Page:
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Cells - PowerPoint PPT Presentation

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Cells. Organelles. CELL. The basic unit of structure & function in living organisms. Anton Van Leeuwenhoek. 1632-1723 Was a merchant that ground up glass to make lenses. Invented microscope Made over 500 in his lifetime 1 st person to examine bacteria.

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  • The basic unit of structure & function in living organisms

Anton van leeuwenhoek
Anton Van Leeuwenhoek


Was a merchant that ground up glass to make lenses

  • Invented microscope

  • Made over 500 in his lifetime

  • 1st person to examine bacteria

Robert hooke
Robert Hooke

  • 1635-1702

  • Used Van Leeuwenhoek’s microscopes

  • Named cells after looking at cork

Robert brown
Robert Brown

  • 1773-1858

  • Discovered the nucleus in plant cells (1833)

Matthias schleiden
Matthias Schleiden

  • 1804-1881

  • Discovered all plants are made up of cells


Theodor schwann
Theodor Schwann

  • 1810-1882

  • Discovered that all animals are made up of cells(1839)

Rudolph virchow
Rudolph Virchow

  • 1821-1902

  • Proposed that all cells come from pre-existing cells (1855)

The cell theory
The Cell Theory

The cell theory states:

  • All living things are composed of cells

    B. Cells are the basic units of structure & function in living things

    C. All cells come from preexisting cells

Janet plowe
Janet Plowe

  • Demonstrated that the cell membrane is a physical structure (1931)

Lynn margoulis
Lynn Margoulis

  • Proposed that certain organelles were once free-living organisms themselves (1970)

Parts of Microscope



High Power Objective


Low Power Objective

Scanning Power Objective


Stage Clips

Course Focus

Fine Focus



Light (illumination)

Compound light Microscope Parts & Fxn’s

  • Occular – viewing eyepiece

  • Coarse adjustment – Rough focus

  • Fine adjustment – Fine focus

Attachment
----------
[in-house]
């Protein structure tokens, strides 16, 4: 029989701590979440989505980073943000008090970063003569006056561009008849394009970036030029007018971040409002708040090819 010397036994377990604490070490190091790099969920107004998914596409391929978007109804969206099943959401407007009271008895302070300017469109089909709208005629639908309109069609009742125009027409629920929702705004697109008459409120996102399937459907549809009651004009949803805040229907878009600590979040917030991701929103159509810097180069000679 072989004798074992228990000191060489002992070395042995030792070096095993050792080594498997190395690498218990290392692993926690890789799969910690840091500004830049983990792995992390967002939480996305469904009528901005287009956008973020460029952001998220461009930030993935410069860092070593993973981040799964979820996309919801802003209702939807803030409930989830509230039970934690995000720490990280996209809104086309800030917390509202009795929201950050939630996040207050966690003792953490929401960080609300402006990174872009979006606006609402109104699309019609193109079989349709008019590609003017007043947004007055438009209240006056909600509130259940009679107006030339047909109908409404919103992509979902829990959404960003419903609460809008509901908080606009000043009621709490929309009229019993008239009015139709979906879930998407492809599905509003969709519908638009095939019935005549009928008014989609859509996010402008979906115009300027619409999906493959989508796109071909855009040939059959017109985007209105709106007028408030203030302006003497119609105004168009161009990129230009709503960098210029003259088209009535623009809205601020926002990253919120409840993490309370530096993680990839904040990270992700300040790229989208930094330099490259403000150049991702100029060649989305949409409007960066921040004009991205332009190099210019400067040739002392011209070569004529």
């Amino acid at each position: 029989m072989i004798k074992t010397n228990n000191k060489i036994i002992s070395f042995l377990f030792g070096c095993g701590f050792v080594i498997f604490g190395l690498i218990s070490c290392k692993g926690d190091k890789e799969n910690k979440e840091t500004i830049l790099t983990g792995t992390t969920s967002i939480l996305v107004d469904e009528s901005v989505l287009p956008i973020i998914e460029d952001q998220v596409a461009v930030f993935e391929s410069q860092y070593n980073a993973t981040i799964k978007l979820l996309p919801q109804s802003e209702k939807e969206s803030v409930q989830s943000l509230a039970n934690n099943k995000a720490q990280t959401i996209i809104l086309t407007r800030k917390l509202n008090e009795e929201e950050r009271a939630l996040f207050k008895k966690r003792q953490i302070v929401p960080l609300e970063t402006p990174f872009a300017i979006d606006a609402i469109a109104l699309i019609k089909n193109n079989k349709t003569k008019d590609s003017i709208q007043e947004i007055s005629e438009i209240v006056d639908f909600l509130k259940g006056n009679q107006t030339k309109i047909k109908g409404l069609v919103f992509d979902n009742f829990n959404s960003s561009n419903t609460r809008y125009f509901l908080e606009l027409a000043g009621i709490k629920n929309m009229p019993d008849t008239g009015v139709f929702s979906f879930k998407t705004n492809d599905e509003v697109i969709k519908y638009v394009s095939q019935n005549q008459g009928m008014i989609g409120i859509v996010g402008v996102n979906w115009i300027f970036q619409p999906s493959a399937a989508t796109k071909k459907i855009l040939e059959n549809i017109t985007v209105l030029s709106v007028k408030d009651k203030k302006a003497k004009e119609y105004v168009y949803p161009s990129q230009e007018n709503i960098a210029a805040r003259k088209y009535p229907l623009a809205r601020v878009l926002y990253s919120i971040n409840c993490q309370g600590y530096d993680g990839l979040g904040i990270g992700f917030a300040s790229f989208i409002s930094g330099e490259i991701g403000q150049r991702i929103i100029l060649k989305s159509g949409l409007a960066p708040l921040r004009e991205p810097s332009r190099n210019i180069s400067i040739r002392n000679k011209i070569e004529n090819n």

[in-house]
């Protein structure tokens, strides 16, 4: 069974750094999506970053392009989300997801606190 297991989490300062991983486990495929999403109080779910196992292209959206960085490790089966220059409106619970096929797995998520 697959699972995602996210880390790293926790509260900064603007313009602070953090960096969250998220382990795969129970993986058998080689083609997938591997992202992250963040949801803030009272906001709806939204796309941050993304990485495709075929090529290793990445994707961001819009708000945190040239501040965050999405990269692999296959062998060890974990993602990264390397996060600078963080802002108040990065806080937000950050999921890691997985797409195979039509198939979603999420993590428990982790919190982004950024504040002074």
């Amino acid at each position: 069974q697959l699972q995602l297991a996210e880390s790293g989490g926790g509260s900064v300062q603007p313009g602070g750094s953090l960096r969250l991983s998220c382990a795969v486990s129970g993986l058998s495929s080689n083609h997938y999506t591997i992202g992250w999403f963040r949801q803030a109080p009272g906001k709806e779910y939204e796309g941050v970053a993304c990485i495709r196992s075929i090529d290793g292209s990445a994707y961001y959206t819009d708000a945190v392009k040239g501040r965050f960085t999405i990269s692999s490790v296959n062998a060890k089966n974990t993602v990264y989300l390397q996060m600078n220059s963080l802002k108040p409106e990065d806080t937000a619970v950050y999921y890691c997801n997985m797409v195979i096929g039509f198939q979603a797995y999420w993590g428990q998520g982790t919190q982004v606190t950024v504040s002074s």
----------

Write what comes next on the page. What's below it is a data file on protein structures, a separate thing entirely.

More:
• High power objective (400X)

  • Low objective (100X)

  • Scanning objective (40X)

Compound Light Microscope Parts & Fxn’s

  • Stage – holds slide up against stage clips

  • Stage clips – holds slide down on stage

  • Diaphragm – controls amount of light entering slide

  • Lamp – light source

This is an air bubble

under the microscope!!!

Power of magnification

  • The relative enlargement of the specimen when seen through the microscope.

  • The power of magnification can be calculated by multiplying the power of the eye piece lens by the power of the objective lens.


  • The reversal of the specimen image by the microscope lenses.

  • A specimen that appears upside down when being viewed is actually right-side up on the slide.

  • Moving the specimen to the right causes its image to move to the left likewise, moving it down causes it to move upward.

Working distance

  • The distance between the front of the objective and the top of the cover glass on the slide.

  • The higher the magnification the smaller the working distance.



(Resolving Power)

  • The shortest distance between two points or lines at which they are seen as two, rather than a single blur.

Depth of focus

  • The thickness of a specimen which may be seen in focus at one time.


  • Our microscopes have three objectives mounted on a revolving device known as a nosepiece.

  • Engraved on the objective is its power of magnification.

  • The longer the objective the more power of magnification.


  • A device under the stage of a microscope that can regulate the amount of light reaching a specimen.

Power of Magnification

  • Definition - The relative enlargement of the specimen when seen through the microscope.

  • Power of magnification = (Power of the eyepiece lens) X (Power of the objective lens)

Rules for Handling the Microscope

  • Always carry the microscope with one hand under the base and the other grasping the arm.

  • Keep both eyes open when looking through the eyepiece.

  • Keep the stage clean and dry.

  • Do not remove parts of the microscope.

  • Use only lens paper when cleaning lenses.

Rules for Handling the Microscope

  • Always begin focusing with the lowest power objective.

  • Always look from the side when changes lenses

  • After completing your work, place the microscope on the lowest power objective.

  • Always return the microscope where you found it & as you found it

Modern microscopes
Modern Microscopes

Electron microscopes – capable of revealing details as much as 1000 times smaller than those visible in light microscopes. (Two types -TEM & SEM)

TEM – can explore cell structure and large protein molecules.

Downside – the specimens have to be sliced thinly

Modern microscopes1
Modern Microscopes

S.E.M. – Scanning electron microscopes –

specimens do not have to be cut thinly – a beam of electrons scans over the specimen.

S e m magnification
S.E.M. Magnification